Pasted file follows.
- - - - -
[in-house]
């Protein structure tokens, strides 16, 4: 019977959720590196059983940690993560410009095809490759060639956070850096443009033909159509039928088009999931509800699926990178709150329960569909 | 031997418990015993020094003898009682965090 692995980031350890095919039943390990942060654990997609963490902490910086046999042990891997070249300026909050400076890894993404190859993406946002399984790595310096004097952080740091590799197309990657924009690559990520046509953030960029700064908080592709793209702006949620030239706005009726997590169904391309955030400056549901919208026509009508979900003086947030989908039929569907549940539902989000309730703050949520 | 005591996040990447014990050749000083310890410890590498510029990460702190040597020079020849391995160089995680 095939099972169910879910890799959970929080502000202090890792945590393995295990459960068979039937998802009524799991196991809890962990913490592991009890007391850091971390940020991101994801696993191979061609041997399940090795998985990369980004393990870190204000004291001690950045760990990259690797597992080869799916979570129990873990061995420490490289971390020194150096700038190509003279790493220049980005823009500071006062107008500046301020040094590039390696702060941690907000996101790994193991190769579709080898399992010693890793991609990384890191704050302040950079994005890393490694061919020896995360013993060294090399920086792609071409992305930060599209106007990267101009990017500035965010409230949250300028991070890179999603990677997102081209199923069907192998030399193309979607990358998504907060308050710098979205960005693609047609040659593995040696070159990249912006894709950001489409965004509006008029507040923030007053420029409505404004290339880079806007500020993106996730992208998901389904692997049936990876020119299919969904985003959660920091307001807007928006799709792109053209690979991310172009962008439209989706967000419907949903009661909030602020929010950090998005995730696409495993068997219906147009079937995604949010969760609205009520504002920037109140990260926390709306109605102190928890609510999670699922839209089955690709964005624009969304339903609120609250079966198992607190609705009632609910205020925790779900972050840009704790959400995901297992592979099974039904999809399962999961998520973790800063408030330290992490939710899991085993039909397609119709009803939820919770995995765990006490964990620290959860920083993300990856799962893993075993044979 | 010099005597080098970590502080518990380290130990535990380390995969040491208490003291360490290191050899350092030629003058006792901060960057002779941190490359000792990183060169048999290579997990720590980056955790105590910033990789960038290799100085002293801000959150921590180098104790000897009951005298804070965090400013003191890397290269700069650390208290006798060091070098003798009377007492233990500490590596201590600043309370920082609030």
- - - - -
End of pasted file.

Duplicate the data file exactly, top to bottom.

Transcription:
[in-house]
């Protein structure tokens, strides 16, 4: 019977959720590196059983940690993560410009095809490759060639956070850096443009033909159509039928088009999931509800699926990178709150329960569909 | 031997418990015993020094003898009682965090 692995980031350890095919039943390990942060654990997609963490902490910086046999042990891997070249300026909050400076890894993404190859993406946002399984790595310096004097952080740091590799197309990657924009690559990520046509953030960029700064908080592709793209702006949620030239706005009726997590169904391309955030400056549901919208026509009508979900003086947030989908039929569907549940539902989000309730703050949520 | 005591996040990447014990050749000083310890410890590498510029990460702190040597020079020849391995160089995680 095939099972169910879910890799959970929080502000202090890792945590393995295990459960068979039937998802009524799991196991809890962990913490592991009890007391850091971390940020991101994801696993191979061609041997399940090795998985990369980004393990870190204000004291001690950045760990990259690797597992080869799916979570129990873990061995420490490289971390020194150096700038190509003279790493220049980005823009500071006062107008500046301020040094590039390696702060941690907000996101790994193991190769579709080898399992010693890793991609990384890191704050302040950079994005890393490694061919020896995360013993060294090399920086792609071409992305930060599209106007990267101009990017500035965010409230949250300028991070890179999603990677997102081209199923069907192998030399193309979607990358998504907060308050710098979205960005693609047609040659593995040696070159990249912006894709950001489409965004509006008029507040923030007053420029409505404004290339880079806007500020993106996730992208998901389904692997049936990876020119299919969904985003959660920091307001807007928006799709792109053209690979991310172009962008439209989706967000419907949903009661909030602020929010950090998005995730696409495993068997219906147009079937995604949010969760609205009520504002920037109140990260926390709306109605102190928890609510999670699922839209089955690709964005624009969304339903609120609250079966198992607190609705009632609910205020925790779900972050840009704790959400995901297992592979099974039904999809399962999961998520973790800063408030330290992490939710899991085993039909397609119709009803939820919770995995765990006490964990620290959860920083993300990856799962893993075993044979 | 010099005597080098970590502080518990380290130990535990380390995969040491208490003291360490290191050899350092030629003058006792901060960057002779941190490359000792990183060169048999290579997990720590980056955790105590910033990789960038290799100085002293801000959150921590180098104790000897009951005298804070965090400013003191890397290269700069650390208290006798060091070098003798009377007492233990500490590596201590600043309370920082609030």